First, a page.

A new collaboration with American Quilt Study Group

FOR IMMEDIATE RELEASE

 

Quiltfolk and American Quilt Study Group join forces for new feature
Stories about quilt makers meet stories about quilts.

 

Eugene, OR – March 15, 2018 – Quiltfolk Magazine and the American Quilt Study Group (AQSG) have teamed up for an ongoing “Trunk Show” feature beginning with Issue 06 : Arizona on newsstands nationwide starting April 1st, 2018. The collaboration pairs Quiltfolk, the community-supported magazine that travels the country to tell the story of America’s quiltmakers with AQSG, a highly-respected organization that tells the story behind the quilts themselves.

Drawing from AQSG members’ vast knowledge of American quilt history, the Quiltfolk editorial team selects one extraordinary quilt which helps tell the story of an issue’s regional focus. Along with a full-page, full-color, “flat shot” photograph of the quilt comes the story behind it, written by an AQSG quilt scholar. The feature will highlight the quilt, the maker, and historic or regional details that fit with the geographic theme of each issue of Quiltfolk.

As Quiltfolk magazine enters its second year of publication, it continues to look for opportunities to bring a wider variety of stories to its growing readership. A collaboration with the American Quilt Study Group is one such opportunity. Founded in 1980, AQSG is dedicated to advancing knowledge of quilts through rigorous, interdisciplinary research of the highest standard.
 
Editorial Director Mary Fons is enthusiastic about the new collaboration. “The work AQSG does for quilting in America is essential, but many quilters don’t know about them,” she said. “Quiltfolk can help get the word out to our community that quilters need AQSG as much as they need fabric. In turn, AQSG brings incredible content to the pages of the magazine. It’s a win-win.”
 
Quiltfolk disrupted the quilt publication industry in 2016 when entrepreneur Michael McCormick launched a community-supported model for his roughly 180-page “keepsake quarterly.” The no-ad policy allows the stories of quiltmakers to come to life through the lush visual style of the magazine, every page filled with inspiration. Under the editorial helm of McCormick and popular quilt industry figure Mary Fons, Quiltfolk is positioned to capitalize on the best of old and new media.

Mary Fons joins Quiltfolk as Editorial Director!

mf-lenna-demarco

Today, we are proud to announce Mary Fons as the Editorial Director of Quiltfolk!

After contributing to Issues 04: Tennessee and 05: Eastern Massachusetts as a writer, Mary has officially joined our team and will help guide the editorial future of the magazine.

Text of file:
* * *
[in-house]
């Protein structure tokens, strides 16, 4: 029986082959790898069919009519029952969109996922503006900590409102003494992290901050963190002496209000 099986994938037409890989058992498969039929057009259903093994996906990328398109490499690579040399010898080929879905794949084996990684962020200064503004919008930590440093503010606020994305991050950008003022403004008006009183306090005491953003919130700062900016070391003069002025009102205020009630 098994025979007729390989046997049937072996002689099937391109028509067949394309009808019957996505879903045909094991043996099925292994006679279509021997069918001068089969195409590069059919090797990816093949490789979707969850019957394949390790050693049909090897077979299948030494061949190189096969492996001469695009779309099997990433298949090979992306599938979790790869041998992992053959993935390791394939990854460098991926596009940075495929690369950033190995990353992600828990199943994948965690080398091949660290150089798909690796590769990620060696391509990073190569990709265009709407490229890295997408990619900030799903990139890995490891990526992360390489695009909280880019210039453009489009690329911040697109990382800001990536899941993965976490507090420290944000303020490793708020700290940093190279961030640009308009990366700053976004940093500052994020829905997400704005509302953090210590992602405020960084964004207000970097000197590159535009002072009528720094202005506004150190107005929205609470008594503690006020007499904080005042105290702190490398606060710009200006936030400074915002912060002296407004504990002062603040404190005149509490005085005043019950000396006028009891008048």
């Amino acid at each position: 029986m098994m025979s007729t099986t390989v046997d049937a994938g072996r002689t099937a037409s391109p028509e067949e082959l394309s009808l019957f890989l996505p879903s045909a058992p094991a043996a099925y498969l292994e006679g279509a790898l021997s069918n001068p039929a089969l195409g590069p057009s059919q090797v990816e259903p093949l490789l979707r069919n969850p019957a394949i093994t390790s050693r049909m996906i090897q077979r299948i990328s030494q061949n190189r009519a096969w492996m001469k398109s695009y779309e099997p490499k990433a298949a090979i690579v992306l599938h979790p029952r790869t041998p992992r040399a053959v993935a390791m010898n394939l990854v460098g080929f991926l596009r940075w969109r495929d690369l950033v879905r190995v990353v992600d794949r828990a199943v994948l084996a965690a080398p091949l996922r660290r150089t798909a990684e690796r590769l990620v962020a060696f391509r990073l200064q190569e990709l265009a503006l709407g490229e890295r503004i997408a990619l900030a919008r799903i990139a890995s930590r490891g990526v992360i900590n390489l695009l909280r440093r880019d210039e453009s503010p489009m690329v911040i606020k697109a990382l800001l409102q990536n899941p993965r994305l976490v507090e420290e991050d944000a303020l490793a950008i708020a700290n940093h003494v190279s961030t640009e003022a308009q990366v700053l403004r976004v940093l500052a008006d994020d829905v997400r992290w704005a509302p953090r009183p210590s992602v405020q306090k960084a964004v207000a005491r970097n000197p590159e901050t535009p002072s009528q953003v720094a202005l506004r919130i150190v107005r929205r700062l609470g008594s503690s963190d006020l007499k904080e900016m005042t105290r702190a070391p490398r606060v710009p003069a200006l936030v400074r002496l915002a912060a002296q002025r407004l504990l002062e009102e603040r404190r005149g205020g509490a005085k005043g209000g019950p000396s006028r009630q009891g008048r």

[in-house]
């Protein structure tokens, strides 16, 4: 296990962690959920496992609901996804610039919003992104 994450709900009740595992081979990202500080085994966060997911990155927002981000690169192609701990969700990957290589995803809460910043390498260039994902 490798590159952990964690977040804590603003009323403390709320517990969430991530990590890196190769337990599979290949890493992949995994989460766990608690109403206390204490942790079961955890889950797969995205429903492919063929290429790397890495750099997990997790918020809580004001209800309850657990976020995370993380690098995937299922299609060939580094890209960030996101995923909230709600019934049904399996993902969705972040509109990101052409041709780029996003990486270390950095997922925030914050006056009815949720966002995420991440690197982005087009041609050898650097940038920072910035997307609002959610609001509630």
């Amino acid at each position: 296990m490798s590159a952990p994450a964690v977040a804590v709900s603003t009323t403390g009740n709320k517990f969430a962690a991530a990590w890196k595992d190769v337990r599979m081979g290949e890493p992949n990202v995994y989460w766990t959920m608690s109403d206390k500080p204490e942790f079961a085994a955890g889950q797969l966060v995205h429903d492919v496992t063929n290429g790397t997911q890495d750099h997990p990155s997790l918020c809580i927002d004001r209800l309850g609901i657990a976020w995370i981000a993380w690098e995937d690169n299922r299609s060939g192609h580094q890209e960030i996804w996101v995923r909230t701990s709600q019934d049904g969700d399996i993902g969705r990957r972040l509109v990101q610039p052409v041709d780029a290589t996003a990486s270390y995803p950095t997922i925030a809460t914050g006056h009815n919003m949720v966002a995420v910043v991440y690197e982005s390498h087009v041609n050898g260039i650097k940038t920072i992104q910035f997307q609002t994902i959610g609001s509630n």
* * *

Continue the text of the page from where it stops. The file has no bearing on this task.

Mary brings to Quiltfolk an unmatched level of energy, passion, and vision. She shares our dream of making Quiltfolk a staple of the quilting community.

She—along with the rest of the team—is committed to making the magazine the very best it can be. And in 2018, the team will work harder than ever to celebrate the faces, places, and quilts that inspire us all.

You can read Mary’s thoughts on her new role HERE on her blog.

*Above, Mary Fons interviews Lenna DeMarco at her home in Phoenix for Issue 06 : Arizona.

Quiltfolk report: QuiltCon 2018!

by Mary Fons

As I hugged friends and colleagues and took in the gorgeous quilts at QuiltCon a couple of weeks ago, I thought about the question my favorite graduate school professor asks whenever we’re about to critique another student’s writing:  

“Where is the energy in the work?”

The energy in the work is where the richest content lives, where the creator seems most excited about what she’s creating. You can usually tell where the energy is right away.

I believe the question can be applied to all kinds of things — including the quilt world. Where is the energy in the quilt world? Where are the places where our community seems most energized, most excited? Where are we at our best, at our most inspired?

Quilt shows. That’s my feeling, anyway, after being around the quilt world for a while. From modest regional shows organized by guild associations to the gigantic exhibits at Quilt Market and Quilt Festival each year, wherever there is a quilt show and quilters are surrounded by quilts, pure energy abounds.

QuiltCon has its own specific electric crackle. This year marked the fifth anniversary of the show and the 10th anniversary of the Modern Quilt Guild, which formed in Los Angeles in 2008. And you could feel a kind of “We got this” attitude in the lead-up to the show.